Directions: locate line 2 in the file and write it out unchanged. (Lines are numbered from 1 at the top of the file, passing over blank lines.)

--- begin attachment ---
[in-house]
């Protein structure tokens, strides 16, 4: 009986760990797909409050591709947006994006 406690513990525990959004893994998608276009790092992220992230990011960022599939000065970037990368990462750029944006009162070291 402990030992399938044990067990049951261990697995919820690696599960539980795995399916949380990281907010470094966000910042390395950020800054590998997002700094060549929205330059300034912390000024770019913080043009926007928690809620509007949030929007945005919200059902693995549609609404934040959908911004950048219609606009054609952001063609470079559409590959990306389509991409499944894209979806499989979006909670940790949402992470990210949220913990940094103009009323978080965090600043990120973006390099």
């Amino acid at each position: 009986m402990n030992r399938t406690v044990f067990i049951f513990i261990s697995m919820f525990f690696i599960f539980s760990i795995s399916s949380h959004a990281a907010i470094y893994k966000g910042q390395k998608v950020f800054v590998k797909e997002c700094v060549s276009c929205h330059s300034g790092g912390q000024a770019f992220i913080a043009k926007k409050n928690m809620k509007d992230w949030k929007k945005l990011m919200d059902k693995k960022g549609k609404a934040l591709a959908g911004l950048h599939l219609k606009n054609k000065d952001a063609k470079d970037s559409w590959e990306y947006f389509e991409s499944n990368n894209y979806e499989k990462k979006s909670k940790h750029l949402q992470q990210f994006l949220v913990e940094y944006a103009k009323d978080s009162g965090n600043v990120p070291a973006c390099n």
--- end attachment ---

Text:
């Protein structure tokens, strides 16, 4: 009986760990797909409050591709947006994006 406690513990525990959004893994998608276009790092992220992230990011960022599939000065970037990368990462750029944006009162070291 402990030992399938044990067990049951261990697995919820690696599960539980795995399916949380990281907010470094966000910042390395950020800054590998997002700094060549929205330059300034912390000024770019913080043009926007928690809620509007949030929007945005919200059902693995549609609404934040959908911004950048219609606009054609952001063609470079559409590959990306389509991409499944894209979806499989979006909670940790949402992470990210949220913990940094103009009323978080965090600043990120973006390099």